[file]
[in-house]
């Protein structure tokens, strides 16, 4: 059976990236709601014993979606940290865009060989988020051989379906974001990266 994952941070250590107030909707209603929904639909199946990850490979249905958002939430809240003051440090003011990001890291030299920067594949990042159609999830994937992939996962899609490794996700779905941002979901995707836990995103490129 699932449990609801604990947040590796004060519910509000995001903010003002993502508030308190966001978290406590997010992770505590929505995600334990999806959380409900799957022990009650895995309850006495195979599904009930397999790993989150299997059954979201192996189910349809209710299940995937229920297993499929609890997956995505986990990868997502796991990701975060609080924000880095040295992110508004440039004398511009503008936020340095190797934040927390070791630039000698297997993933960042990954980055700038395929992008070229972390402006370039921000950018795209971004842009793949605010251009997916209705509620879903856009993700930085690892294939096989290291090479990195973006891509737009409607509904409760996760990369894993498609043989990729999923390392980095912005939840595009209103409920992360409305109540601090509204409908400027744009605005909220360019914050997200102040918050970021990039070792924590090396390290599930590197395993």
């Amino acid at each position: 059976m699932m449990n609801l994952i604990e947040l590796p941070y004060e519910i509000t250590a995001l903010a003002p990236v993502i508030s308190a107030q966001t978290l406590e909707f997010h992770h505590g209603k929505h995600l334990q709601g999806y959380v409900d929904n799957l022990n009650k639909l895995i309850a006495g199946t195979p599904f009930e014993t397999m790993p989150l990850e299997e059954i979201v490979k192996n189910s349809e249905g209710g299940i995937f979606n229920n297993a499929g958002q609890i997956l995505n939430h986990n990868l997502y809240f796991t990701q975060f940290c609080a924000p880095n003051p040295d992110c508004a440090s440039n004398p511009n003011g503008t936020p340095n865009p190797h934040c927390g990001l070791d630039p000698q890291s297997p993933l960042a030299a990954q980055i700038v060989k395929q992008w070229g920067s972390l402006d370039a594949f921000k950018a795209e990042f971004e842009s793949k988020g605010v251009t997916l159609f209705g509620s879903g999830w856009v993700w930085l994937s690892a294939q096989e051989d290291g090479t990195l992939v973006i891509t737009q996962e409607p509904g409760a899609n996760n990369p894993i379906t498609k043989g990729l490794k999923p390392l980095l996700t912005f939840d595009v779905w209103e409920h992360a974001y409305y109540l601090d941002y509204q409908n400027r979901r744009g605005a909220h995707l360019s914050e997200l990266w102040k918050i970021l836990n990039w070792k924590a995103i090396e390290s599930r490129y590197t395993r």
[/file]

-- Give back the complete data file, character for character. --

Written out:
[in-house]
């Protein structure tokens, strides 16, 4: 059976990236709601014993979606940290865009060989988020051989379906974001990266 994952941070250590107030909707209603929904639909199946990850490979249905958002939430809240003051440090003011990001890291030299920067594949990042159609999830994937992939996962899609490794996700779905941002979901995707836990995103490129 699932449990609801604990947040590796004060519910509000995001903010003002993502508030308190966001978290406590997010992770505590929505995600334990999806959380409900799957022990009650895995309850006495195979599904009930397999790993989150299997059954979201192996189910349809209710299940995937229920297993499929609890997956995505986990990868997502796991990701975060609080924000880095040295992110508004440039004398511009503008936020340095190797934040927390070791630039000698297997993933960042990954980055700038395929992008070229972390402006370039921000950018795209971004842009793949605010251009997916209705509620879903856009993700930085690892294939096989290291090479990195973006891509737009409607509904409760996760990369894993498609043989990729999923390392980095912005939840595009209103409920992360409305109540601090509204409908400027744009605005909220360019914050997200102040918050970021990039070792924590090396390290599930590197395993």
């Amino acid at each position: 059976m699932m449990n609801l994952i604990e947040l590796p941070y004060e519910i509000t250590a995001l903010a003002p990236v993502i508030s308190a107030q966001t978290l406590e909707f997010h992770h505590g209603k929505h995600l334990q709601g999806y959380v409900d929904n799957l022990n009650k639909l895995i309850a006495g199946t195979p599904f009930e014993t397999m790993p989150l990850e299997e059954i979201v490979k192996n189910s349809e249905g209710g299940i995937f979606n229920n297993a499929g958002q609890i997956l995505n939430h986990n990868l997502y809240f796991t990701q975060f940290c609080a924000p880095n003051p040295d992110c508004a440090s440039n004398p511009n003011g503008t936020p340095n865009p190797h934040c927390g990001l070791d630039p000698q890291s297997p993933l960042a030299a990954q980055i700038v060989k395929q992008w070229g920067s972390l402006d370039a594949f921000k950018a795209e990042f971004e842009s793949k988020g605010v251009t997916l159609f209705g509620s879903g999830w856009v993700w930085l994937s690892a294939q096989e051989d290291g090479t990195l992939v973006i891509t737009q996962e409607p509904g409760a899609n996760n990369p894993i379906t498609k043989g990729l490794k999923p390392l980095l996700t912005f939840d595009v779905w209103e409920h992360a974001y409305y109540l601090d941002y509204q409908n400027r979901r744009g605005a909220h995707l360019s914050e997200l990266w102040k918050i970021l836990n990039w070792k924590a995103i090396e390290s599930r490129y590197t395993r």